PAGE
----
Nikolay Aleksandrov Chenkov

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In this paper an autonomous switching between two basic attention selection mechanisms, top-down and bottom-up, is proposed, substituting manual switching. This approach fills the gab in object search using conventional top-down biased bottom-up attention selection: the latter one fails, if a group of objects is searched whose appearances can not be(More)
Complex patterns of neural activity appear during up-states in the neocortex and sharp waves in the hippocampus, including sequences that resemble those during prior behavioral experience. The mechanisms underlying this replay are not well understood. How can small synaptic footprints engraved by experience control large-scale network activity during memory(More)
Sharp wave-ripples (SWRs) are highly synchronous network events displayed by the mammalian hippocampus during slow-wave sleep and immobile resting periods. A SWR event (~100 ms duration) is characterized by fast network oscillations (~200 Hz “ripples”) superimposed by a sharp wave, which is a large-amplitude, low-frequency (<10 Hz) signature in the local(More)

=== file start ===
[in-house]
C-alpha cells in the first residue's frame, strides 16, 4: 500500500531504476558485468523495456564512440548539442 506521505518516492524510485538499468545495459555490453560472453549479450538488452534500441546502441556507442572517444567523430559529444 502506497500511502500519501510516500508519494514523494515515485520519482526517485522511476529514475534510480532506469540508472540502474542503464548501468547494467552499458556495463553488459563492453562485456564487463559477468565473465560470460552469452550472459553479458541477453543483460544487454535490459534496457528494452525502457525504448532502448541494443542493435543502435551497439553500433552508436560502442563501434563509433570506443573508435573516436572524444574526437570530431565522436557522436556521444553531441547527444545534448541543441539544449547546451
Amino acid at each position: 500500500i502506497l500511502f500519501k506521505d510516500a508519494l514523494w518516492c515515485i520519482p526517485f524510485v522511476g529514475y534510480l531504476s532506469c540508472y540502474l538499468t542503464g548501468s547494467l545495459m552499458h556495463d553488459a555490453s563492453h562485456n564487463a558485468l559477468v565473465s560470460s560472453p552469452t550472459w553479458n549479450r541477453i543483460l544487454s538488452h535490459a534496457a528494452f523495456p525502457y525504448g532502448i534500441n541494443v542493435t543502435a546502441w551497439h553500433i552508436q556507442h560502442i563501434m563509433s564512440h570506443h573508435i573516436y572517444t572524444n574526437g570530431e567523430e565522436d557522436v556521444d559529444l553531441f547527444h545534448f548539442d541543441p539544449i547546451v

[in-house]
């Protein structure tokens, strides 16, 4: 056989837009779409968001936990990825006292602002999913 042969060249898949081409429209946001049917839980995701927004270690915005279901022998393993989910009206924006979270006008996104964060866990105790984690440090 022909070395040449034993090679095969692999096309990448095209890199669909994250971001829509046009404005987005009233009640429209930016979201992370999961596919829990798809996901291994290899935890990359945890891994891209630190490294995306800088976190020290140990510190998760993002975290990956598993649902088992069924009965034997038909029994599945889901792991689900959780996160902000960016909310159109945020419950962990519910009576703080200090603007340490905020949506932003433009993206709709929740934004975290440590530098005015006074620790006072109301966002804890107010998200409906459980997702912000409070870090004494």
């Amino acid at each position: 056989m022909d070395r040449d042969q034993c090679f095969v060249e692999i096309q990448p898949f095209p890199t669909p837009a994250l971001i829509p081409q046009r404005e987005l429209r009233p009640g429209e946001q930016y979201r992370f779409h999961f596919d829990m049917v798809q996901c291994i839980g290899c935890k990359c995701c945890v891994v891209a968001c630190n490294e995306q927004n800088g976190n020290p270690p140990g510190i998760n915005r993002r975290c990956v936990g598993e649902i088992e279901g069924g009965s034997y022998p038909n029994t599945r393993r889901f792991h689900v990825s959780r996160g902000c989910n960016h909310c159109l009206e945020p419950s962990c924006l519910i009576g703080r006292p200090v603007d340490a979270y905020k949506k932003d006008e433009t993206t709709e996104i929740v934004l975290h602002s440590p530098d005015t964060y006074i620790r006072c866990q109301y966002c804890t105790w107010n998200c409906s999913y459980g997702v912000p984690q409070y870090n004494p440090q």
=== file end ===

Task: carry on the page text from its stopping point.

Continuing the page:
Electrophysiological recordings suggest that cortical circuits operate in a regime where the excitatory and inhibitory currents received by individual neurons are highly correlated in both time and stimulus selectivity. For such balanced input, neurons are activated by fluctuations in the input and tend to fire asynchronously and at irregular time(More)
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